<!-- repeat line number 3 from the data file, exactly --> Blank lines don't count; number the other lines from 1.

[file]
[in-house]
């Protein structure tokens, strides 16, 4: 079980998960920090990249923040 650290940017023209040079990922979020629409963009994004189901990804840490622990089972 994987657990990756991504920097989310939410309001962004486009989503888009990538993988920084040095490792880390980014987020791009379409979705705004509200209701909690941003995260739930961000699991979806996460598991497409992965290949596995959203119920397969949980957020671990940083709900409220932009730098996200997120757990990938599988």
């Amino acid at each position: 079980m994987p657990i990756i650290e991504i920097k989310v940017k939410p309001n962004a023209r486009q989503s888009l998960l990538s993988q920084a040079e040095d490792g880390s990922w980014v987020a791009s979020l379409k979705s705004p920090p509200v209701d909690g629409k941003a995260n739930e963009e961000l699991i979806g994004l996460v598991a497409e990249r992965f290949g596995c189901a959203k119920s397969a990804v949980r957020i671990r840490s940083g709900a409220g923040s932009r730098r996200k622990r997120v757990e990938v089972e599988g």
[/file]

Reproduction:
């Amino acid at each position: 079980m994987p657990i990756i650290e991504i920097k989310v940017k939410p309001n962004a023209r486009q989503s888009l998960l990538s993988q920084a040079e040095d490792g880390s990922w980014v987020a791009s979020l379409k979705s705004p920090p509200v209701d909690g629409k941003a995260n739930e963009e961000l699991i979806g994004l996460v598991a497409e990249r992965f290949g596995c189901a959203k119920s397969a990804v949980r957020i671990r840490s940083g709900a409220g923040s932009r730098r996200k622990r997120v757990e990938v089972e599988g």